Definitions for "Browser caching"
Web browsers (e.g. Netscape and Internet Explorer) typically store frequently visited Web pages on the hard drive of the computer to help speed Web surfing. If a user goes to a site again, and that site hasn't updated, the browser will display much of the content from the local cache. This can result in traffic numbers from a Web site being somewhat under-reported.
To speed surfing, browsers store recently used pages on a user's disk. If a site is revisited, browsers display pages from the disk instead of requesting them from the server. As a result, servers under-count the number of times a page is viewed.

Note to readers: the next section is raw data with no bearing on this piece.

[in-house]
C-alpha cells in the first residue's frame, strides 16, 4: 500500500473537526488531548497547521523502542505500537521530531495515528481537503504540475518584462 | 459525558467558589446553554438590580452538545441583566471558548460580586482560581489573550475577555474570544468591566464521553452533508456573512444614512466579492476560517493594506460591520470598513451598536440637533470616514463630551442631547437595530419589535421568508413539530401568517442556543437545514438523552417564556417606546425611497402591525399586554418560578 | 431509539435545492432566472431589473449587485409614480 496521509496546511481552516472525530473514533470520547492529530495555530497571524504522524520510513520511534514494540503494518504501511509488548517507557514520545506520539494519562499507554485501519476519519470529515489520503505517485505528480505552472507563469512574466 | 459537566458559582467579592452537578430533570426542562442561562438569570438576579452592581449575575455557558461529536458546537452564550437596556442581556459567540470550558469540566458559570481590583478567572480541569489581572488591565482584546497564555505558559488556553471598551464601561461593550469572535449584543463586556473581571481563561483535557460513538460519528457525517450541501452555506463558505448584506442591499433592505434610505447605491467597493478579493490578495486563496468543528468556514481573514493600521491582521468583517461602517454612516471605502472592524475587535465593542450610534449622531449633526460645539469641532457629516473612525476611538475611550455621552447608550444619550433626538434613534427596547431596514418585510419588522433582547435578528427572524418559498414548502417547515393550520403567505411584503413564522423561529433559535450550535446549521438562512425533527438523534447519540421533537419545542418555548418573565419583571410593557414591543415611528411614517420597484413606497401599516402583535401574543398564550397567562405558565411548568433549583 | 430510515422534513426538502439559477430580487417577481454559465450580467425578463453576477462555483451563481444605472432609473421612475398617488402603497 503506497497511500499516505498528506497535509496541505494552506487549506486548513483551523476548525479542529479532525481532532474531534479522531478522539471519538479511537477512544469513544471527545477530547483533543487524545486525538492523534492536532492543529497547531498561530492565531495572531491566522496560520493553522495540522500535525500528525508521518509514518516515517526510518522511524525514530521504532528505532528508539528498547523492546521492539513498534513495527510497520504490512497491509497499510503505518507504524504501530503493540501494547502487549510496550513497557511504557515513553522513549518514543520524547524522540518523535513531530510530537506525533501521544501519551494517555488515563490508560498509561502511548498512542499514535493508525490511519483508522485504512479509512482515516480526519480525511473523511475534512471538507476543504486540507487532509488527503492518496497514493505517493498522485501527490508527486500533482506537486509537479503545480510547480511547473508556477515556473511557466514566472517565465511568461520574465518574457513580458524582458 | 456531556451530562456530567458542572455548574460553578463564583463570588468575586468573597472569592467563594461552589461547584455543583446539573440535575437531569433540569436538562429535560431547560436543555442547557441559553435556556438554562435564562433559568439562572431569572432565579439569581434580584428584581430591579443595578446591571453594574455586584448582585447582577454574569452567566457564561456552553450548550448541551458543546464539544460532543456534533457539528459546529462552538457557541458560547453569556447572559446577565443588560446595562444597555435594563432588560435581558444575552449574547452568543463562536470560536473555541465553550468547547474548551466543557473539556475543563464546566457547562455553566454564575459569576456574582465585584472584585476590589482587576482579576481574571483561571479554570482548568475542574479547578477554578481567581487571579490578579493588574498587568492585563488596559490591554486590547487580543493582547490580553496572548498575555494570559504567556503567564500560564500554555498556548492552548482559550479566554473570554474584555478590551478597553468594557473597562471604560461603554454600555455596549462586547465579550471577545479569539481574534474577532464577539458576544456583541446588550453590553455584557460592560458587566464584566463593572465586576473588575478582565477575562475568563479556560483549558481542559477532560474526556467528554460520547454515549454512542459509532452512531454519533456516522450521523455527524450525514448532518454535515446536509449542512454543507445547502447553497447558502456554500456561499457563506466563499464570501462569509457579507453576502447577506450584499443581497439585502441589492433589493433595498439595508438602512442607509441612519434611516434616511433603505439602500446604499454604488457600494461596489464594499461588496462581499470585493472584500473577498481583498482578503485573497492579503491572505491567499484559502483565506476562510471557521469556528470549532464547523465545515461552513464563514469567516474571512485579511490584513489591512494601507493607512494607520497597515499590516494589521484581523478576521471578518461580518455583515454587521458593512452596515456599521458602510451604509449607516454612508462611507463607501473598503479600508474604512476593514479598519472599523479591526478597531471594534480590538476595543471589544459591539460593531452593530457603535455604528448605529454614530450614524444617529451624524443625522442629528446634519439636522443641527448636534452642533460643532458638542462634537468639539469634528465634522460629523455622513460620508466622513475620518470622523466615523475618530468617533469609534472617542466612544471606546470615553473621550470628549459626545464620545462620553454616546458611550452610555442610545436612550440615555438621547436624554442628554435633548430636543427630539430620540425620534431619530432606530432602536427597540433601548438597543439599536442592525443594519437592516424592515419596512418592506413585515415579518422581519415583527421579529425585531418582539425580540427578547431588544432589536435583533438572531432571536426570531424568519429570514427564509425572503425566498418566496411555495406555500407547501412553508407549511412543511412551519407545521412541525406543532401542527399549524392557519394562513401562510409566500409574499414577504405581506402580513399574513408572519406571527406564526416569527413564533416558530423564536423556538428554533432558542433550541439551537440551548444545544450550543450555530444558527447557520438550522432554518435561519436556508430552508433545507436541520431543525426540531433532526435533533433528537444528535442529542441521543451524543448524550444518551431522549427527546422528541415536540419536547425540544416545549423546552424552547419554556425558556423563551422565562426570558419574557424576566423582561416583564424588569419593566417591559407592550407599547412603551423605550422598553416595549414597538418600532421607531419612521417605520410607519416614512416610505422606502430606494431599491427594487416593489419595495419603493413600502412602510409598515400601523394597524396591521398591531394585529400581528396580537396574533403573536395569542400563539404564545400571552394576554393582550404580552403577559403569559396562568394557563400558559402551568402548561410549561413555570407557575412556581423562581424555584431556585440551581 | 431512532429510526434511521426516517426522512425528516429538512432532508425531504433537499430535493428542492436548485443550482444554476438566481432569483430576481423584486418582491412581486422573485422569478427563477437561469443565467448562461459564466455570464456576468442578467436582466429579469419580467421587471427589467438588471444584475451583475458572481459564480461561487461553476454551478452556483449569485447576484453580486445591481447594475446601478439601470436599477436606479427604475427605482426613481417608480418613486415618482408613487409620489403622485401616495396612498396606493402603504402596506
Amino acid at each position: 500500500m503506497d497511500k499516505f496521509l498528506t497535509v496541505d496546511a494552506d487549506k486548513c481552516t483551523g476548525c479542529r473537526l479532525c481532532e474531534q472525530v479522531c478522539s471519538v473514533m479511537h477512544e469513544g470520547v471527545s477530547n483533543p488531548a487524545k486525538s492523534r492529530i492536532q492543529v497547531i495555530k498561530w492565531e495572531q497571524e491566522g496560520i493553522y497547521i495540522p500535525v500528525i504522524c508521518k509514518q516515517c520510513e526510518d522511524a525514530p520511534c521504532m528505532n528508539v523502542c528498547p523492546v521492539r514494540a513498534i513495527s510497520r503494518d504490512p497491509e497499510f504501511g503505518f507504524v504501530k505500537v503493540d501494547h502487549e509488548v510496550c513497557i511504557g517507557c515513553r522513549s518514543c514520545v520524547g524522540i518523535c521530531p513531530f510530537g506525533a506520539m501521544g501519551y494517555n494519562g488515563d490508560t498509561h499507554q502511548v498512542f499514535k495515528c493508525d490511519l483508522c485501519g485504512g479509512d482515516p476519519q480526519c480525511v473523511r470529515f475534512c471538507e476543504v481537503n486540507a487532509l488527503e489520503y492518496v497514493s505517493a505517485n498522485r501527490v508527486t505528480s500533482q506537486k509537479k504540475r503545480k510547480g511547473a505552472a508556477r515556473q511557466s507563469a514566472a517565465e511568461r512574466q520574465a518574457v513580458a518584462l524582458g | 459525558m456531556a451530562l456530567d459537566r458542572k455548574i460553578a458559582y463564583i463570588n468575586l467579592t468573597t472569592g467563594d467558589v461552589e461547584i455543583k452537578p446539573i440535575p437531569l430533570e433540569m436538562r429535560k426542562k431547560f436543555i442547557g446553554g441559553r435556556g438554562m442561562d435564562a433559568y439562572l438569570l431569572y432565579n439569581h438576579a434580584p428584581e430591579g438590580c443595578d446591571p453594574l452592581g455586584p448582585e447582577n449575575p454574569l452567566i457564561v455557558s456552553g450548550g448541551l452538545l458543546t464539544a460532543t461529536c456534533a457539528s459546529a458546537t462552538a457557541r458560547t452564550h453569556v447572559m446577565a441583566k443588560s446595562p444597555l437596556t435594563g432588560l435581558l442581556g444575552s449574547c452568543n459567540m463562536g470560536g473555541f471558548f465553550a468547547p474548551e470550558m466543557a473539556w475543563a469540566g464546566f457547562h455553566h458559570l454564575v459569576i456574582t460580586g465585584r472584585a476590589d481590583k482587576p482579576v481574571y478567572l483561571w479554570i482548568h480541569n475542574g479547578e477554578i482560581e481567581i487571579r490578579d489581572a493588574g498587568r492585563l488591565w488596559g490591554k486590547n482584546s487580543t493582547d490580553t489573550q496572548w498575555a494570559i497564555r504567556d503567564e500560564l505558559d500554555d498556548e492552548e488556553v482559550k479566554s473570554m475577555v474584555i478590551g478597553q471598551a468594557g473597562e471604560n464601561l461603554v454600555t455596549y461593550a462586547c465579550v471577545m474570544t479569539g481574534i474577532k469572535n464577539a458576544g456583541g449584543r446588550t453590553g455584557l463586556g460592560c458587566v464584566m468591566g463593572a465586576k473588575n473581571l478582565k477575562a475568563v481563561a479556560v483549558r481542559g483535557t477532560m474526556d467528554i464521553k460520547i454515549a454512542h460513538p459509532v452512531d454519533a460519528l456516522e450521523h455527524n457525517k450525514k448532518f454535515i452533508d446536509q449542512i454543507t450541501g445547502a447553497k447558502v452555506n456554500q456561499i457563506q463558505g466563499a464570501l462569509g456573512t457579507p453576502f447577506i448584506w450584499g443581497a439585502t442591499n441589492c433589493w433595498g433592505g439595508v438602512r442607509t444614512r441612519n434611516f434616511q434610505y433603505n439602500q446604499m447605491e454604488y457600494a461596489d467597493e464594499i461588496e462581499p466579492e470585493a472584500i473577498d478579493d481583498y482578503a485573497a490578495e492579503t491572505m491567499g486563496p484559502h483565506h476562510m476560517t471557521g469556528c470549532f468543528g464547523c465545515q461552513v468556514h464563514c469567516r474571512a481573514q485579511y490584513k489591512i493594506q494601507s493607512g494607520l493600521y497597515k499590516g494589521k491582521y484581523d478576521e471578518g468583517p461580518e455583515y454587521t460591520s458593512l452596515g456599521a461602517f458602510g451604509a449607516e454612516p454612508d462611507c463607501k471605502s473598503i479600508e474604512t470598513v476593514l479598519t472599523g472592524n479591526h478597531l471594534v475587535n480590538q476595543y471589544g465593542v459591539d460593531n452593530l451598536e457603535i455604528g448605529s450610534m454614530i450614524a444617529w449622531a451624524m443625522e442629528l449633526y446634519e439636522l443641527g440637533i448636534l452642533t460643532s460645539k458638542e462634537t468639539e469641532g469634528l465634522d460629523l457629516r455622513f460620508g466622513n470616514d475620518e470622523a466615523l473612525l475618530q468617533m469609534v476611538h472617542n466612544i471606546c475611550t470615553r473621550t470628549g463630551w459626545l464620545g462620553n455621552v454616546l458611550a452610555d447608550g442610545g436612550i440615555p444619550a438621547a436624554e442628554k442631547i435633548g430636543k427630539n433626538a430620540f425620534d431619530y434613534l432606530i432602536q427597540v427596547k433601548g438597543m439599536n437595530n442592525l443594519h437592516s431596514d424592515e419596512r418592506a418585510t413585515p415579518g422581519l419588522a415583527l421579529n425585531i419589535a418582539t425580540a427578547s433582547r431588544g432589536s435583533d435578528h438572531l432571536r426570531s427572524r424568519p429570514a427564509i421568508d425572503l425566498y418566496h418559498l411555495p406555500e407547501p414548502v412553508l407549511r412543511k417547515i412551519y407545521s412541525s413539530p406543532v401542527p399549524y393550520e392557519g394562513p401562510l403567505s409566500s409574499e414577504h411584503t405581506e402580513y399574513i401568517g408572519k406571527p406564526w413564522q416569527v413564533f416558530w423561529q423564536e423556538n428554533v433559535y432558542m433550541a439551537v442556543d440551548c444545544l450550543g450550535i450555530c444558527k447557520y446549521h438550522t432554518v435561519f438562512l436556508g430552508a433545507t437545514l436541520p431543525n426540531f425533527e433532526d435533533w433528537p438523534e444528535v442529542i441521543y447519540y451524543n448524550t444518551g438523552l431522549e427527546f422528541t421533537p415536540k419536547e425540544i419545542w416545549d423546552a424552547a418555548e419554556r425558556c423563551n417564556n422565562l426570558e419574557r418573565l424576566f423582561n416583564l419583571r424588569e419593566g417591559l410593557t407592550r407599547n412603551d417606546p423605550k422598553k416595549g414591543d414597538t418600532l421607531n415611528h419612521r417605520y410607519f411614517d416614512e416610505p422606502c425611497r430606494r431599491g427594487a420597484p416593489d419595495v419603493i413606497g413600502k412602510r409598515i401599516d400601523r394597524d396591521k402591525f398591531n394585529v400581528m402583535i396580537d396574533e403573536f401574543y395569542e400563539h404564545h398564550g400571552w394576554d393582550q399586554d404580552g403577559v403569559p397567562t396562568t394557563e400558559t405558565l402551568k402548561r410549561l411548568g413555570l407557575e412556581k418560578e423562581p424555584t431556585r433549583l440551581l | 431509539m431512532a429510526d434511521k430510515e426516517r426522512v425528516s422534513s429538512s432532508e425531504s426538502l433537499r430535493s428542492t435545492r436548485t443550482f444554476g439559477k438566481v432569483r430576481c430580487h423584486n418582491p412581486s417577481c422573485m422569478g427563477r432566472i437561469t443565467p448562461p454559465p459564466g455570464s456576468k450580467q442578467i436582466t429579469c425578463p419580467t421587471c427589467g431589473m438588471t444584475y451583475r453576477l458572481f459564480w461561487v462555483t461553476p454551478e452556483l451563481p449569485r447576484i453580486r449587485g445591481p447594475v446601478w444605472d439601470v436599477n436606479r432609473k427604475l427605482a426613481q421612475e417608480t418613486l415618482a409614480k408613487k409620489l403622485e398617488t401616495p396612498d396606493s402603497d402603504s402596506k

Often a browser will store WebPages in temporary folders on your computer to aid in surfing speed. When someone revisits your webpage and they have a cached version, they will view the old page instead of the new one (there are some metatags and browser settings that will prevent this) leading to your website being undercounted in total page views and visitors.